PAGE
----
Double-hung wood windows were commonly found in older homes in the U.S. These windows can be repaired instead of replacing them with new manufactured replacement windows, according to the National Trust for Historic Preservation's website. Each part of a wood window must fit tightly into place, and the window must be sealed to prevent air and water from leaking through the window jamb.
Sashes, Rails and Stiles
A traditional wood window has two halves. The upper half is called the top sash, and the bottom half is called the bottom sash. These are rectangular panes that contain the glass material. Rails form the top and bottom edges of a sash, and stiles form the left and right edges of a sash. If a double hung window can be opened, the bottom sash is the part that slides upward behind the top sash. The part where two sashes meet is called the meeting rail or check rail.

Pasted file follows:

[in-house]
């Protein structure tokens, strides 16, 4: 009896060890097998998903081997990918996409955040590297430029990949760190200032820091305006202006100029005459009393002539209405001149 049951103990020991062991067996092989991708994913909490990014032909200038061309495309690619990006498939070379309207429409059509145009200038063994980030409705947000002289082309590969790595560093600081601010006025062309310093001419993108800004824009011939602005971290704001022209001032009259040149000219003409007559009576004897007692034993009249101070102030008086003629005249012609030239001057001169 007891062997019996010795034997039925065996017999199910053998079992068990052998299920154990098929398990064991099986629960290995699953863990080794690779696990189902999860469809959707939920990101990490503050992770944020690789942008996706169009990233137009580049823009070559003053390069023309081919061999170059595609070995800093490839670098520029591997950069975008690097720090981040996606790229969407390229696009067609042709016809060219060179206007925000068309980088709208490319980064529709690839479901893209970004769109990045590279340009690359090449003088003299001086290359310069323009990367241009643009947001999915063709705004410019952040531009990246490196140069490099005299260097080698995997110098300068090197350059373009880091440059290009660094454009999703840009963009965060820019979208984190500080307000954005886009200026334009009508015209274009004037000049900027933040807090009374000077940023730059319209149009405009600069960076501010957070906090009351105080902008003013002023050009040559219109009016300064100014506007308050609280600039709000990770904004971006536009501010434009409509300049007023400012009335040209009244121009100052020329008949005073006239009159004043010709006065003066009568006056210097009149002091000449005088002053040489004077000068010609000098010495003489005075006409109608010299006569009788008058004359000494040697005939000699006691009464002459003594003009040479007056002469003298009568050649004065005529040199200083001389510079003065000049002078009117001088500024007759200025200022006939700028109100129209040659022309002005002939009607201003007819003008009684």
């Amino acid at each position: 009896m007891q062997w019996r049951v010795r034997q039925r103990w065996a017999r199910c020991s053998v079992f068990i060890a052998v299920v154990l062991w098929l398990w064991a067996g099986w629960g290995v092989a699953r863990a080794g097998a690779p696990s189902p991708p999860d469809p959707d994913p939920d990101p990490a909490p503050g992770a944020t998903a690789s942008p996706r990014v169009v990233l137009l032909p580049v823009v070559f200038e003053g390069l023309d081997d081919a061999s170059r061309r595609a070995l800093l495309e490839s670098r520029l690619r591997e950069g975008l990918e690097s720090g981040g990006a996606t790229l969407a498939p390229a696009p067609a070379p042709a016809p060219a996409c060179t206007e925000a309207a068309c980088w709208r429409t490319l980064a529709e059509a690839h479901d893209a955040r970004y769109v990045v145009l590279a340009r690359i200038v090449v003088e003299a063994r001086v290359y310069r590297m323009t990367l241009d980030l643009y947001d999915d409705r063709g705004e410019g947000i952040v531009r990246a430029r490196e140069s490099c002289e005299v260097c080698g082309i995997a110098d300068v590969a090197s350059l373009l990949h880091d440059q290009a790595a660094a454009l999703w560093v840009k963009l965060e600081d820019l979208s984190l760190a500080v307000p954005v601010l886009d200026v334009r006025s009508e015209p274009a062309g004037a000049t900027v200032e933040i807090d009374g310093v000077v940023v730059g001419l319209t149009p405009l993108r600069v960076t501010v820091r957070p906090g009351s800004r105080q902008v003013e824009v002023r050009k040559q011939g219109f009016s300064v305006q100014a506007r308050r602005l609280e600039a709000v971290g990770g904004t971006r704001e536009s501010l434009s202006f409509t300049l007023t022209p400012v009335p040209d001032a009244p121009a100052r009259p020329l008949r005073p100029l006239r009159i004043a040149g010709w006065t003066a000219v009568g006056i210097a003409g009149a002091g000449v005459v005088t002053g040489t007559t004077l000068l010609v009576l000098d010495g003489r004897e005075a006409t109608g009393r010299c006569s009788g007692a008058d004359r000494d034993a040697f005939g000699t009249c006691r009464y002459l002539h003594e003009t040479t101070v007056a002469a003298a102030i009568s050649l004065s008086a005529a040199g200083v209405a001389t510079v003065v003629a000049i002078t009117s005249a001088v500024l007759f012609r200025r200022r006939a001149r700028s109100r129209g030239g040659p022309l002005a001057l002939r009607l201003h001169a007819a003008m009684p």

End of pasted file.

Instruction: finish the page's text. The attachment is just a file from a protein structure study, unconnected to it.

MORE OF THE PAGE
A wood window must be installed into a cutout space in the wall of a home. The frame is formed by wood on all sides and is referred to as the jamb, just as the border for a door is called a door jamb. At the base of the window jamb, another piece of horizontal wood placed below the jamb is the window sill. Some wood sills extend enough from the exterior and interior of the home to be considered shelves.
Muntins and Lites
Glass window panes in a wood window are called lites. They are held together by putty or metal glazing points. A closer look at the sealing between the lites reveals the presence of more wood. Each horizontal or vertical piece that separates lites is another window part called a muntin, a muntin bar or a sash bar. In old wood windows, glue or nails were used to keep muntins in place, or pieces of glass were wedged snugly with muntins inside the rails and stiles.
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